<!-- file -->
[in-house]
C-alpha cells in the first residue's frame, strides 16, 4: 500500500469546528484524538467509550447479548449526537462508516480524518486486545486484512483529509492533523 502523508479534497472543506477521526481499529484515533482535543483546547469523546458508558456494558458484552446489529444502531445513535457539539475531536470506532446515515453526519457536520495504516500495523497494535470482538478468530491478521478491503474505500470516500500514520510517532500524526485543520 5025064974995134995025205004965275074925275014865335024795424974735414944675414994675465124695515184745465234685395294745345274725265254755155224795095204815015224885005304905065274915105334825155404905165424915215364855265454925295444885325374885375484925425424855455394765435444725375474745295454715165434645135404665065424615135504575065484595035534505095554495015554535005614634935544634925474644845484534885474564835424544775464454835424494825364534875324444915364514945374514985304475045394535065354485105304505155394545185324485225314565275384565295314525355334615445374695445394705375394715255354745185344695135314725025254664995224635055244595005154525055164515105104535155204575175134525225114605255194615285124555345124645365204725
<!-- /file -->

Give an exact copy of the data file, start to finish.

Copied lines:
[in-house]
C-alpha cells in the first residue's frame, strides 16, 4: 500500500469546528484524538467509550447479548449526537462508516480524518486486545486484512483529509492533523 502523508479534497472543506477521526481499529484515533482535543483546547469523546458508558456494558458484552446489529444502531445513535457539539475531536470506532446515515453526519457536520495504516500495523497494535470482538478468530491478521478491503474505500470516500500514520510517532500524526485543520 5025064974995134995025205004965275074925275014865335024795424974735414944675414994675465124695515184745465234685395294745345274725265254755155224795095204815015224885005304905065274915105334825155404905165424915215364855265454925295444885325374885375484925425424855455394765435444725375474745295454715165434645135404665065424615135504575065484595035534505095554495015554535005614634935544634925474644845484534885474564835424544775464454835424494825364534875324444915364514945374514985304475045394535065354485105304505155394545185324485225314565275384565295314525355334615445374695445394705375394715255354745185344695135314725025254664995224635055244595005154525055164515105104535155204575175134525225114605255194615285124555345124645365204725